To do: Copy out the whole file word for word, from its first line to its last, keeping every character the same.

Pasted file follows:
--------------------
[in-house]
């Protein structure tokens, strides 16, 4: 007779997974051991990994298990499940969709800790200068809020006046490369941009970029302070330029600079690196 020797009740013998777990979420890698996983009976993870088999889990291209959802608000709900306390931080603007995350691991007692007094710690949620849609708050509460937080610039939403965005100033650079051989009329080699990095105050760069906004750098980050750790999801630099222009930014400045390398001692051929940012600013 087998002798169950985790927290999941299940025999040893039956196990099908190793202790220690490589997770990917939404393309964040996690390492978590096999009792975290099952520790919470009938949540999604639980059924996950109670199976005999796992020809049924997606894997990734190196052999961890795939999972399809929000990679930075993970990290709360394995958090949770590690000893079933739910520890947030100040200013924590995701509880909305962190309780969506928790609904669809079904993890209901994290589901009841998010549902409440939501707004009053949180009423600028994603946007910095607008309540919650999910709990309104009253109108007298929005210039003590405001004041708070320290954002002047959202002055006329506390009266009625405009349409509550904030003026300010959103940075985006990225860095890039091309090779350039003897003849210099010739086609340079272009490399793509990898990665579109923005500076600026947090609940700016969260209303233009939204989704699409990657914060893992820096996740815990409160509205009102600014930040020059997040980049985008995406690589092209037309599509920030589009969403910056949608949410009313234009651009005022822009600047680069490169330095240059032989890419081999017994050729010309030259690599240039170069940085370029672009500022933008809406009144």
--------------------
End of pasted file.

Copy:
[in-house]
């Protein structure tokens, strides 16, 4: 007779997974051991990994298990499940969709800790200068809020006046490369941009970029302070330029600079690196 020797009740013998777990979420890698996983009976993870088999889990291209959802608000709900306390931080603007995350691991007692007094710690949620849609708050509460937080610039939403965005100033650079051989009329080699990095105050760069906004750098980050750790999801630099222009930014400045390398001692051929940012600013 087998002798169950985790927290999941299940025999040893039956196990099908190793202790220690490589997770990917939404393309964040996690390492978590096999009792975290099952520790919470009938949540999604639980059924996950109670199976005999796992020809049924997606894997990734190196052999961890795939999972399809929000990679930075993970990290709360394995958090949770590690000893079933739910520890947030100040200013924590995701509880909305962190309780969506928790609904669809079904993890209901994290589901009841998010549902409440939501707004009053949180009423600028994603946007910095607008309540919650999910709990309104009253109108007298929005210039003590405001004041708070320290954002002047959202002055006329506390009266009625405009349409509550904030003026300010959103940075985006990225860095890039091309090779350039003897003849210099010739086609340079272009490399793509990898990665579109923005500076600026947090609940700016969260209303233009939204989704699409990657914060893992820096996740815990409160509205009102600014930040020059997040980049985008995406690589092209037309599509920030589009969403910056949608949410009313234009651009005022822009600047680069490169330095240059032989890419081999017994050729010309030259690599240039170069940085370029672009500022933008809406009144």